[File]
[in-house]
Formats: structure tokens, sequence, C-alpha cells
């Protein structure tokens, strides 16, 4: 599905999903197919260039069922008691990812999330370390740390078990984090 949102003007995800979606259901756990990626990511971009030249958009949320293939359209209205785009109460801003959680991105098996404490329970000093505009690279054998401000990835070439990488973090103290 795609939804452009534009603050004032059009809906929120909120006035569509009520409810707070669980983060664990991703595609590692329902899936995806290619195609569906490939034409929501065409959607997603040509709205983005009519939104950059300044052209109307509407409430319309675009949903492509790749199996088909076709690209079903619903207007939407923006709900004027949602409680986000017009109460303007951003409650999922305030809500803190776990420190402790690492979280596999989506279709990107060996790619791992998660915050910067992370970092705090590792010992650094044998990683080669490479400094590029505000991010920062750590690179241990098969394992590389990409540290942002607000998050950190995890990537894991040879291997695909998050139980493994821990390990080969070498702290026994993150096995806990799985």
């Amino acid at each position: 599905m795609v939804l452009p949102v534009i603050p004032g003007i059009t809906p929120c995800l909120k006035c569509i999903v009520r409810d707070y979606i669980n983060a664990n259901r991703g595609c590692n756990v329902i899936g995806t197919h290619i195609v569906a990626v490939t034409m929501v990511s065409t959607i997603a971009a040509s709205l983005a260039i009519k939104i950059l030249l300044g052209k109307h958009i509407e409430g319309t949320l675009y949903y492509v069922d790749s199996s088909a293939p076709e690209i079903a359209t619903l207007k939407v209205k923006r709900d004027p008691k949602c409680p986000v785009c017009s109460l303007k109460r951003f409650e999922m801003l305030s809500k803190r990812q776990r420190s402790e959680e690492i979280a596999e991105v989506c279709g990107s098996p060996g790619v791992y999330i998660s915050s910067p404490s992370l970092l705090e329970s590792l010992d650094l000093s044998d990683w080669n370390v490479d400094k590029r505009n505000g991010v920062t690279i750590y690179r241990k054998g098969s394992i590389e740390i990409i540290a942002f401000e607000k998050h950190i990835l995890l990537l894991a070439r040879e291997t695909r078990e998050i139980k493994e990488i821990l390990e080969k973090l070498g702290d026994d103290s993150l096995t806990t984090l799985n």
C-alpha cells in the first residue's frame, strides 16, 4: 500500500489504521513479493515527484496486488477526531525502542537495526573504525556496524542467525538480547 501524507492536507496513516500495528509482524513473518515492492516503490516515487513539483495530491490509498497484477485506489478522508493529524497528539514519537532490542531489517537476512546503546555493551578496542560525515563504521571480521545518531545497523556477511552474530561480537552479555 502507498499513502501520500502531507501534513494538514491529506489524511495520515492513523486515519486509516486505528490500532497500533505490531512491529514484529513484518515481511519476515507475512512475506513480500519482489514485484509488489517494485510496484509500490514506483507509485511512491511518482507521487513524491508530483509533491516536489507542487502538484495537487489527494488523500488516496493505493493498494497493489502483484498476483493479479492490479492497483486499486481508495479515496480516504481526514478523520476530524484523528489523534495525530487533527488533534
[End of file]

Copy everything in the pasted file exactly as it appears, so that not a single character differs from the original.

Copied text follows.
[in-house]
Formats: structure tokens, sequence, C-alpha cells
């Protein structure tokens, strides 16, 4: 599905999903197919260039069922008691990812999330370390740390078990984090 949102003007995800979606259901756990990626990511971009030249958009949320293939359209209205785009109460801003959680991105098996404490329970000093505009690279054998401000990835070439990488973090103290 795609939804452009534009603050004032059009809906929120909120006035569509009520409810707070669980983060664990991703595609590692329902899936995806290619195609569906490939034409929501065409959607997603040509709205983005009519939104950059300044052209109307509407409430319309675009949903492509790749199996088909076709690209079903619903207007939407923006709900004027949602409680986000017009109460303007951003409650999922305030809500803190776990420190402790690492979280596999989506279709990107060996790619791992998660915050910067992370970092705090590792010992650094044998990683080669490479400094590029505000991010920062750590690179241990098969394992590389990409540290942002607000998050950190995890990537894991040879291997695909998050139980493994821990390990080969070498702290026994993150096995806990799985």
């Amino acid at each position: 599905m795609v939804l452009p949102v534009i603050p004032g003007i059009t809906p929120c995800l909120k006035c569509i999903v009520r409810d707070y979606i669980n983060a664990n259901r991703g595609c590692n756990v329902i899936g995806t197919h290619i195609v569906a990626v490939t034409m929501v990511s065409t959607i997603a971009a040509s709205l983005a260039i009519k939104i950059l030249l300044g052209k109307h958009i509407e409430g319309t949320l675009y949903y492509v069922d790749s199996s088909a293939p076709e690209i079903a359209t619903l207007k939407v209205k923006r709900d004027p008691k949602c409680p986000v785009c017009s109460l303007k109460r951003f409650e999922m801003l305030s809500k803190r990812q776990r420190s402790e959680e690492i979280a596999e991105v989506c279709g990107s098996p060996g790619v791992y999330i998660s915050s910067p404490s992370l970092l705090e329970s590792l010992d650094l000093s044998d990683w080669n370390v490479d400094k590029r505009n505000g991010v920062t690279i750590y690179r241990k054998g098969s394992i590389e740390i990409i540290a942002f401000e607000k998050h950190i990835l995890l990537l894991a070439r040879e291997t695909r078990e998050i139980k493994e990488i821990l390990e080969k973090l070498g702290d026994d103290s993150l096995t806990t984090l799985n």
C-alpha cells in the first residue's frame, strides 16, 4: 500500500489504521513479493515527484496486488477526531525502542537495526573504525556496524542467525538480547 501524507492536507496513516500495528509482524513473518515492492516503490516515487513539483495530491490509498497484477485506489478522508493529524497528539514519537532490542531489517537476512546503546555493551578496542560525515563504521571480521545518531545497523556477511552474530561480537552479555 502507498499513502501520500502531507501534513494538514491529506489524511495520515492513523486515519486509516486505528490500532497500533505490531512491529514484529513484518515481511519476515507475512512475506513480500519482489514485484509488489517494485510496484509500490514506483507509485511512491511518482507521487513524491508530483509533491516536489507542487502538484495537487489527494488523500488516496493505493493498494497493489502483484498476483493479479492490479492497483486499486481508495479515496480516504481526514478523520476530524484523528489523534495525530487533527488533534